The Coasian perspective encompasses a diversity of corporate governance systems, but does not imply a unique global corporate governance benchmark. The authors posit that governance is firm dependent and endogenous conditional on the constraints imposed by a national governance system; consequently, there should be no systematic relationship between governance and firm performance once the national constraints are controlled for.
However, the same national corporate governance system constraints confer comparative advantages to firms whose efficient levels of firm-specific investments are favoured.
Dorothee Feils, Manzur Rahman and Florin Şabac. 2018. Corporate Governance Systems Diversity: A Coasian Perspective on Stakeholder Rights.
Journal of Business Ethics, 150(2), 451–466.
Efficiency and ethically responsible management
One common justification for the pursuit of profit by business firms within a market economy is that profit is not an end in itself but a means to more efficiently produce and allocate resources. Profit, in short, is a mechanism that serves the market’s purpose of producing Pareto superior outcomes for society.
This discussion examines whether such a justification, if correct, requires business managers to remain attentive to how their firm’s operation impacts the market’s purpose. In particular, it is argued that the value of efficiency, despite views to the contrary, cannot be fully separated from the planning and intentions of business managers as long as those managers direct their firms in an ethically responsible fashion.
This position is inspired by, and serves as, a supportive clarification of Joseph Heath’s so-called “market failures approach” to business ethics.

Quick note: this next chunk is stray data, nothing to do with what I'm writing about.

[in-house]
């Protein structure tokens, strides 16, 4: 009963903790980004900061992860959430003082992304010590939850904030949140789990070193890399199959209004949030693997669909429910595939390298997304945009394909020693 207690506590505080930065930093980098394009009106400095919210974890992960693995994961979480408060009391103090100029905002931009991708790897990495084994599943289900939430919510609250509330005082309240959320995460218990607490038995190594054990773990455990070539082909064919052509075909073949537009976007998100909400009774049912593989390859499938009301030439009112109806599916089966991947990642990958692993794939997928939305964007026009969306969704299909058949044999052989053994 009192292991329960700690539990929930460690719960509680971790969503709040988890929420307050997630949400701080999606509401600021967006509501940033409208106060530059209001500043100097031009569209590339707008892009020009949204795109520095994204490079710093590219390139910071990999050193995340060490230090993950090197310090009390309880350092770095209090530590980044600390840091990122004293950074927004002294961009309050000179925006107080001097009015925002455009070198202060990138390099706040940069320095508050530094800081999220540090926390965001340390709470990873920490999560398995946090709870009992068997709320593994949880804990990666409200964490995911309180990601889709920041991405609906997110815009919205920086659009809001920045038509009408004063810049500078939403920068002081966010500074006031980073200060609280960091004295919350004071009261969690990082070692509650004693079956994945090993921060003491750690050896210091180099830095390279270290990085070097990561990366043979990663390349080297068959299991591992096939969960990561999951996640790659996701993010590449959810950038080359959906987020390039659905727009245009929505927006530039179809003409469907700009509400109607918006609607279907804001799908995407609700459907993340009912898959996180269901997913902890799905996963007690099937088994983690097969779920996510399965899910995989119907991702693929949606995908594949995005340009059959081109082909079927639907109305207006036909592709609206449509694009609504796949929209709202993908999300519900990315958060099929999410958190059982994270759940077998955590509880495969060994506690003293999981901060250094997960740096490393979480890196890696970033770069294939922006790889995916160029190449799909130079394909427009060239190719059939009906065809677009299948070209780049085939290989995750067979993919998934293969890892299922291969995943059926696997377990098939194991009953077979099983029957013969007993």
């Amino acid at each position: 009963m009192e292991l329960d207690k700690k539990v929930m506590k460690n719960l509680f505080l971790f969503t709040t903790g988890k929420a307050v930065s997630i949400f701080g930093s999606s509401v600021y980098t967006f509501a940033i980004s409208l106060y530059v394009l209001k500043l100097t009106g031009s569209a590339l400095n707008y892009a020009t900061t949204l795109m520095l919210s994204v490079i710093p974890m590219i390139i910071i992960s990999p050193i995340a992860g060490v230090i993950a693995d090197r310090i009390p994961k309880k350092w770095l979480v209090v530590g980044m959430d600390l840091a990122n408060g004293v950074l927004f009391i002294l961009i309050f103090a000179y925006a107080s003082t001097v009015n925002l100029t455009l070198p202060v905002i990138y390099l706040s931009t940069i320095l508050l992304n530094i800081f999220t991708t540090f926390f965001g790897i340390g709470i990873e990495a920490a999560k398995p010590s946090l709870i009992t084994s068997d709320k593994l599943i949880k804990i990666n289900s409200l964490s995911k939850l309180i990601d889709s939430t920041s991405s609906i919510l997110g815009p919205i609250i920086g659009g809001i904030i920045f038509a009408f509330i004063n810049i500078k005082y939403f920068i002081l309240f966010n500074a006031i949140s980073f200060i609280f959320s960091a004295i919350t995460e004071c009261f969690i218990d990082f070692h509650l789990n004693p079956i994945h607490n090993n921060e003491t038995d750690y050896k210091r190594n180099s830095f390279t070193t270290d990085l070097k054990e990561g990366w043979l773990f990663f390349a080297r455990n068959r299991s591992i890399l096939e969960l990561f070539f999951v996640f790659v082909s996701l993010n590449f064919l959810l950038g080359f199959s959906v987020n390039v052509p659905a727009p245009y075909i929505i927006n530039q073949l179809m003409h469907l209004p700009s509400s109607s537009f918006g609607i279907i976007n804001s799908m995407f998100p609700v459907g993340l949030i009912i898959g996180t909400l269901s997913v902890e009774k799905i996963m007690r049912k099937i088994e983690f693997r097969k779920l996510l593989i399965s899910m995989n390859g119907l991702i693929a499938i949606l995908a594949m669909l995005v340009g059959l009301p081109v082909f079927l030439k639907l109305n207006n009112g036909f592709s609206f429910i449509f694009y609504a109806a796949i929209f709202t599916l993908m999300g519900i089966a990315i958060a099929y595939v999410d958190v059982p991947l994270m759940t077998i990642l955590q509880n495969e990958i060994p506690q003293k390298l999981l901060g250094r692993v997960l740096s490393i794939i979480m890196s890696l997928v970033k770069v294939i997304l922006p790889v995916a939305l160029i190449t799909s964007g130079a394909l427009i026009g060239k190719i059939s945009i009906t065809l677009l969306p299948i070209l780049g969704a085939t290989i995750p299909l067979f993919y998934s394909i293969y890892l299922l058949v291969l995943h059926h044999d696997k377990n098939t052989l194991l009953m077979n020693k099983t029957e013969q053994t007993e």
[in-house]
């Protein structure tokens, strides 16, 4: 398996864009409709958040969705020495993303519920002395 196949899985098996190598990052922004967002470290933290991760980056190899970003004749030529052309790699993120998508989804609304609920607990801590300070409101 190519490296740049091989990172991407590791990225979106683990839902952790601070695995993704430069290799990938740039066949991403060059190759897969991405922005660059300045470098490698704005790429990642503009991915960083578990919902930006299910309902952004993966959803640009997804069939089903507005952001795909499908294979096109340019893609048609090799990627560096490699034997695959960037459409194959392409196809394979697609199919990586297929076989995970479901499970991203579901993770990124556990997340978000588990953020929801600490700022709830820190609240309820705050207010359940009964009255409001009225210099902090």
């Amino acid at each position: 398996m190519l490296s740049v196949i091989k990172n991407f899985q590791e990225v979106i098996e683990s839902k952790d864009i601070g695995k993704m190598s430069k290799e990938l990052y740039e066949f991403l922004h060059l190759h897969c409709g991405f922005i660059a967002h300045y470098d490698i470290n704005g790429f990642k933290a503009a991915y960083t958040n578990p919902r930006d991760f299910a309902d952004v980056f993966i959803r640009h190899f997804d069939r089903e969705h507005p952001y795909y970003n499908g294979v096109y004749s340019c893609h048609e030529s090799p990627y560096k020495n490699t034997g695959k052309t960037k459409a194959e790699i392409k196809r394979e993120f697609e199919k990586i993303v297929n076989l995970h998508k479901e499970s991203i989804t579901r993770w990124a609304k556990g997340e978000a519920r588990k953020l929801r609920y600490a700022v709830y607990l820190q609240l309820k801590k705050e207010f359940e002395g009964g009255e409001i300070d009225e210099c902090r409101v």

Jeffery Smith. 2018. Efficiency and Ethically Responsible Management.
Journal of Business Ethics, 150(3), 603–618.
Does equity ownership matter for CSR?
Many scholars have argued that it is more important for businesses to earn profits for their shareholders than to provide benefits to society at large. Corporate social responsibility (CSR) is often regarded as an investment that comes at the expense of shareholders.
In contrast, research analysing the connections between the equity ownership structure of a company and its level of CSR engagement suggests that CSR offers benefits to shareholders that go beyond direct financial returns from investments. This study provides a comprehensive review and systematic assessment of theoretical considerations and approaches regarding different forms of equity ownership and their relationships to CSR, and it discusses the relevant benefits and motivations of shareholders.
The perceived value of these CSR benefits varies among different types of shareholders, as they assign unequal values to short-term financial or to rather long-term CSR benefits. Based on a literature sample of 146 publications, this review demonstrates central problems inherent in previous analyses.
Given the ambiguous and partially contradictory findings of prior research, this study identifies potential moderating influences that help clarify empirical evidence. A contingency approach is suggested in future research, as this can help resolve the problem of contradictory empirical findings and theoretical arguments.
Christian M. Faller and Dodo zu Knyphausen-Aufseß. 2018. Does Equity Ownership Matter for Corporate Social Responsibility? A Literature Review of Theories and Recent Empirical Findings.
Journal of Business Ethics, 150(1), 15–40.